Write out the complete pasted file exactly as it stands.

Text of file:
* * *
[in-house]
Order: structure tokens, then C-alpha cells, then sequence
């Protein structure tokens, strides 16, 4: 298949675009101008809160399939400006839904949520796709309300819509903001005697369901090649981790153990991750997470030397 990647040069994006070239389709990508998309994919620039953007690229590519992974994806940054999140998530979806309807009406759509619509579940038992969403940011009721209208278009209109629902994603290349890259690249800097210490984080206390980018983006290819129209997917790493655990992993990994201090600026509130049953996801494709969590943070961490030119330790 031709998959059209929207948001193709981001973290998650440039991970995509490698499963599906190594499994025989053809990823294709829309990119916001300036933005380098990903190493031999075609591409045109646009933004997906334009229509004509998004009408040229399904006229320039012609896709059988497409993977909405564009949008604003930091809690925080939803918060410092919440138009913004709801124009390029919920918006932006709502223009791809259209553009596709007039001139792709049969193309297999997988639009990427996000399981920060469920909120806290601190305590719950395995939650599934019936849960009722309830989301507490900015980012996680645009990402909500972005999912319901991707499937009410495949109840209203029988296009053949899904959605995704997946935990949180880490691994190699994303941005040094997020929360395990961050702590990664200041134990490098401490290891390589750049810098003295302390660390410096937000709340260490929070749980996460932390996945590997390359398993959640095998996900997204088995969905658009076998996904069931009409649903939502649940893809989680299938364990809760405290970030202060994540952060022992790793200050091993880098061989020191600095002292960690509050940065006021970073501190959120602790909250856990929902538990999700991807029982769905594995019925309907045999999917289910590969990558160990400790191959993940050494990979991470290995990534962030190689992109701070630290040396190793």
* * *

[in-house]
Order: structure tokens, then C-alpha cells, then sequence
């Protein structure tokens, strides 16, 4: 298949675009101008809160399939400006839904949520796709309300819509903001005697369901090649981790153990991750997470030397 990647040069994006070239389709990508998309994919620039953007690229590519992974994806940054999140998530979806309807009406759509619509579940038992969403940011009721209208278009209109629902994603290349890259690249800097210490984080206390980018983006290819129209997917790493655990992993990994201090600026509130049953996801494709969590943070961490030119330790 031709998959059209929207948001193709981001973290998650440039991970995509490698499963599906190594499994025989053809990823294709829309990119916001300036933005380098990903190493031999075609591409045109646009933004997906334009229509004509998004009408040229399904006229320039012609896709059988497409993977909405564009949008604003930091809690925080939803918060410092919440138009913004709801124009390029919920918006932006709502223009791809259209553009596709007039001139792709049969193309297999997988639009990427996000399981920060469920909120806290601190305590719950395995939650599934019936849960009722309830989301507490900015980012996680645009990402909500972005999912319901991707499937009410495949109840209203029988296009053949899904959605995704997946935990949180880490691994190699994303941005040094997020929360395990961050702590990664200041134990490098401490290891390589750049810098003295302390660390410096937000709340260490929070749980996460932390996945590997390359398993959640095998996900997204088995969905658009076998996904069931009409649903939502649940893809989680299938364990809760405290970030202060994540952060022992790793200050091993880098061989020191600095002292960690509050940065006021970073501190959120602790909250856990929902538990999700991807029982769905594995019925309907045999999917289910590969990558160990400790191959993940050494990979991470290995990534962030190689992109701070630290040396190793």